Back in 1990, as I was beginning to find my stride inside Motorola, we were faced with many large changes on a corporate-wide basis. These were not product changes, although there were plenty of those as well. These were changes that sought to speak to the essence of the Motorola culture and the essence of leadership. For me, it was both an exciting as well as a confusing time. I passionately believed in the essence of servant leadership, and what I was hearing at the corporate level had the same key elements. As well, there were many programs and processes that were being implemented corporate-wide such as Six-Sigma, 10x Cycle Time Reduction, etc… and, quite frankly, it was confusing for even the best to piece together into day-to-day action.
I was inspired by the corporate messages speaking to our culture such as, “Constant respect for people and uncompromising integrity” so I set out to wrap my head around my personal leadership style, and put this into context with the wave of activity and initiatives inside the company; this to provide focus and meaning to the organization for which I was the marketing director.
An eight month self-study began which crossed many disciplines and perspectives. I went back to what was instilled in me about leadership during my time in the Marine Corps. I pulled books from my shelf at home by Peter Drucker-Frontiers of Management, Robert Greenleaf-Servant Leadership, Tom Peters-Thriving on Chaos, The Armed Forces Offices Handbook, Jim Kouzes an Barry Posner-The Leadership Challenge and Robert F. Allen-The Organization Unconscious. There were many more but these stood out most to me. My goal was to bring together the essence of leadership as described by all of these authors, mix in what I learned day-to-day in the Corps, and find the common threads buried within the Corporate messages, and decide how I intended to lead.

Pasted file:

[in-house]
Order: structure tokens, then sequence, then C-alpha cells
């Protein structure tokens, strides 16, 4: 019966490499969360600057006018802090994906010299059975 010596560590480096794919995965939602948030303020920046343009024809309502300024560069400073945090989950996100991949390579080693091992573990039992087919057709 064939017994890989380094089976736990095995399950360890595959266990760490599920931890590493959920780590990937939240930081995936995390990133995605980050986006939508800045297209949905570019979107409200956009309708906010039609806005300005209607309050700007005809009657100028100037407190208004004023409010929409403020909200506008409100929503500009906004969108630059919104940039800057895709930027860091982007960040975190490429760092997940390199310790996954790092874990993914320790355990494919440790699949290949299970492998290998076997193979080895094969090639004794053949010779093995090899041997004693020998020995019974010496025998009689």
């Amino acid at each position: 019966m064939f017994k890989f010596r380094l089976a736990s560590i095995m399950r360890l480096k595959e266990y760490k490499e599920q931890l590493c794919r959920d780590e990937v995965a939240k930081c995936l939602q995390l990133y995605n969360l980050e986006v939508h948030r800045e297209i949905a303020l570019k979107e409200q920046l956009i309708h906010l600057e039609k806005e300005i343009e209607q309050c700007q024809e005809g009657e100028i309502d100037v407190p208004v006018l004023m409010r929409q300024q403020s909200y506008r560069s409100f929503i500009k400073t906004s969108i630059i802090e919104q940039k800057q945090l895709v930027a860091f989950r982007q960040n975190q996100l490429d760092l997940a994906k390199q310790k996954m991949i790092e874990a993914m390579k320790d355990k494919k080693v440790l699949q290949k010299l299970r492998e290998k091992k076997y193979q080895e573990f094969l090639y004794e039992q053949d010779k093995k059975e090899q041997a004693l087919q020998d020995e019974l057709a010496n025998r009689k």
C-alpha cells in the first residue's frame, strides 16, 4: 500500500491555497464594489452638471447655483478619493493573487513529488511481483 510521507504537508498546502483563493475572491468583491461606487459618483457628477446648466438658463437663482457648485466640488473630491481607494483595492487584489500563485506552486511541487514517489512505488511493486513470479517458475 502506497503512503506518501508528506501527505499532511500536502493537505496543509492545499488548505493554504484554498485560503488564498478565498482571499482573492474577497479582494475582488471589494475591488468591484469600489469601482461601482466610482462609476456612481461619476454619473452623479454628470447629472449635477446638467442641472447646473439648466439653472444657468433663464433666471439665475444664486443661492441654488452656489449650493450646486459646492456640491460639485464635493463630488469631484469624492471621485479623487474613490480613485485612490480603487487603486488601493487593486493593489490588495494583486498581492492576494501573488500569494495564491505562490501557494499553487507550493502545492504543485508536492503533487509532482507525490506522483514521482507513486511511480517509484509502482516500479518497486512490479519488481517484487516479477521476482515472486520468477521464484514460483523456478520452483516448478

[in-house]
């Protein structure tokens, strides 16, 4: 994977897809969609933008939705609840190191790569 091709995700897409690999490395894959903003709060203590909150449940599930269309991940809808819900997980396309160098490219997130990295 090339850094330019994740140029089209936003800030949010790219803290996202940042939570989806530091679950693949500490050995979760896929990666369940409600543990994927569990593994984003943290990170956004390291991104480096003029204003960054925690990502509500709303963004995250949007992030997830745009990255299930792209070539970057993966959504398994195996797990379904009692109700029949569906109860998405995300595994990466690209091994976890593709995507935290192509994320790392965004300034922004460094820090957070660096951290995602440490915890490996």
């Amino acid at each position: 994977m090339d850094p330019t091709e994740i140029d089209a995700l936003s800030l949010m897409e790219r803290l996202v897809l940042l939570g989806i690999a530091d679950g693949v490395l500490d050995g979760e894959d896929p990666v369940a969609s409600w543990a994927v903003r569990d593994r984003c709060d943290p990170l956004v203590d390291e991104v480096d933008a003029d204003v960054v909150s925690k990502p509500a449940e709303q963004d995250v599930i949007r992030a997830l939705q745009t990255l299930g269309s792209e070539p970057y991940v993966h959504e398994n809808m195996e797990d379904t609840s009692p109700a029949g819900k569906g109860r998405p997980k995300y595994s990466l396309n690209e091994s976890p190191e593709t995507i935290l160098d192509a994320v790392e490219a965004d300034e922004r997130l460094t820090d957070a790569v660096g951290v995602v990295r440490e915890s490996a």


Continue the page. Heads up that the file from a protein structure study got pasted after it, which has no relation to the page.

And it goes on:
Along the way I was reminded that one could not go wrong taking to heart what Peter Drucker had to say; and while I loved the passion of Tom Peters, I knew that I not could show up as a “mono-manic with a mission” as he put it. And the Armed Forces Officers Handbook, while pragmatic in its approach offered sound advice about leading and life in general.
The Leadership Challenge really spoke to me. Within it’s five principles I began to find the common thread that brought Drucker, Greenleaf, Peters, Allen, Kouses and Posner together with what I had been taught in the Marine Corps. Things began to solidify for me and I became grounded in my beliefs on leadership. I was finding my voice, and The Leadership Challenge was the common thread that tied them all together with the Corporate mantras.
Kouses and Posner summarized it with five principles:
- Creating an inspired vision
- Modeling the way
- Enabling others to act
- Challenging the process
- Encouraging the heart
All spoke loudly to me. The ones I will touch on here are: “creating and inspired vision” and “encouraging the heart.” We had the technology, we had talent, the resources to grow, and we had the brand name. We also had stress, tension, egos, and disagreements on technologies that would seem to cross into the esoteric. If you singled anyone out and gave them a truth serum one would invariably find an undercurrent of fear.
The popular book Born to Run by Christopher McDougall used fear as the underlying motivator: In the book he writes: “Every morning in Africa, a gazelle wakes up, it knows it must outrun the fastest lion or it will be killed. Every morning in Africa, a lion wakes up. It knows it must run faster than the slowest gazelle, or it will starve. It doesn’t matter whether you’re the lion or a gazelle-when the sun comes up, you’d better be running.”
I remember hearing Born to Run quoted many times over the years. What was odd to me was that its premise was fear. Semantics, maybe, but it’s worth considering whether or not any of us would rather be lead by fear, or lead though inspiration and encouragement.
I had found the common thread and I had found my voice.
Clay Boykin – Founder
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